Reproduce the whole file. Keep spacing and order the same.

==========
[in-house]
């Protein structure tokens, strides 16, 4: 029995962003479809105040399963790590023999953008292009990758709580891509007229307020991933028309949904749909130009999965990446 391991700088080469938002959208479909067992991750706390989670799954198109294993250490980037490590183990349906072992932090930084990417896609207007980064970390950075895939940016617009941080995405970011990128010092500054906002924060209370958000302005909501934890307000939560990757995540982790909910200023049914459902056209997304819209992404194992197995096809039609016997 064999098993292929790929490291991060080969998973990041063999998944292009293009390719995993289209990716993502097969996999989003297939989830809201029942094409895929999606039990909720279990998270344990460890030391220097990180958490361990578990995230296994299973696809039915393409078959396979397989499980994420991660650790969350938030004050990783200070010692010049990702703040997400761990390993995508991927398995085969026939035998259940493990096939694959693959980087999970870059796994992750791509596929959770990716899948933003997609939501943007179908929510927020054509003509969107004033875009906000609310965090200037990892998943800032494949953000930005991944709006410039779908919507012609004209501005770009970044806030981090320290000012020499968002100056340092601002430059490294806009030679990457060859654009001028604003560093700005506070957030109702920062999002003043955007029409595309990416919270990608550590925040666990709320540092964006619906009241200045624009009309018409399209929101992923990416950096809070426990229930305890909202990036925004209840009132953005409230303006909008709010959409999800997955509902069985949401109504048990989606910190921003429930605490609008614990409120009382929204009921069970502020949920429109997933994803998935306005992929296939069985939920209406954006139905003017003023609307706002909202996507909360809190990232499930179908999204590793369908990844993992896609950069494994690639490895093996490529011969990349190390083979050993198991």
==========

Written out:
[in-house]
């Protein structure tokens, strides 16, 4: 029995962003479809105040399963790590023999953008292009990758709580891509007229307020991933028309949904749909130009999965990446 391991700088080469938002959208479909067992991750706390989670799954198109294993250490980037490590183990349906072992932090930084990417896609207007980064970390950075895939940016617009941080995405970011990128010092500054906002924060209370958000302005909501934890307000939560990757995540982790909910200023049914459902056209997304819209992404194992197995096809039609016997 064999098993292929790929490291991060080969998973990041063999998944292009293009390719995993289209990716993502097969996999989003297939989830809201029942094409895929999606039990909720279990998270344990460890030391220097990180958490361990578990995230296994299973696809039915393409078959396979397989499980994420991660650790969350938030004050990783200070010692010049990702703040997400761990390993995508991927398995085969026939035998259940493990096939694959693959980087999970870059796994992750791509596929959770990716899948933003997609939501943007179908929510927020054509003509969107004033875009906000609310965090200037990892998943800032494949953000930005991944709006410039779908919507012609004209501005770009970044806030981090320290000012020499968002100056340092601002430059490294806009030679990457060859654009001028604003560093700005506070957030109702920062999002003043955007029409595309990416919270990608550590925040666990709320540092964006619906009241200045624009009309018409399209929101992923990416950096809070426990229930305890909202990036925004209840009132953005409230303006909008709010959409999800997955509902069985949401109504048990989606910190921003429930605490609008614990409120009382929204009921069970502020949920429109997933994803998935306005992929296939069985939920209406954006139905003017003023609307706002909202996507909360809190990232499930179908999204590793369908990844993992896609950069494994690639490895093996490529011969990349190390083979050993198991």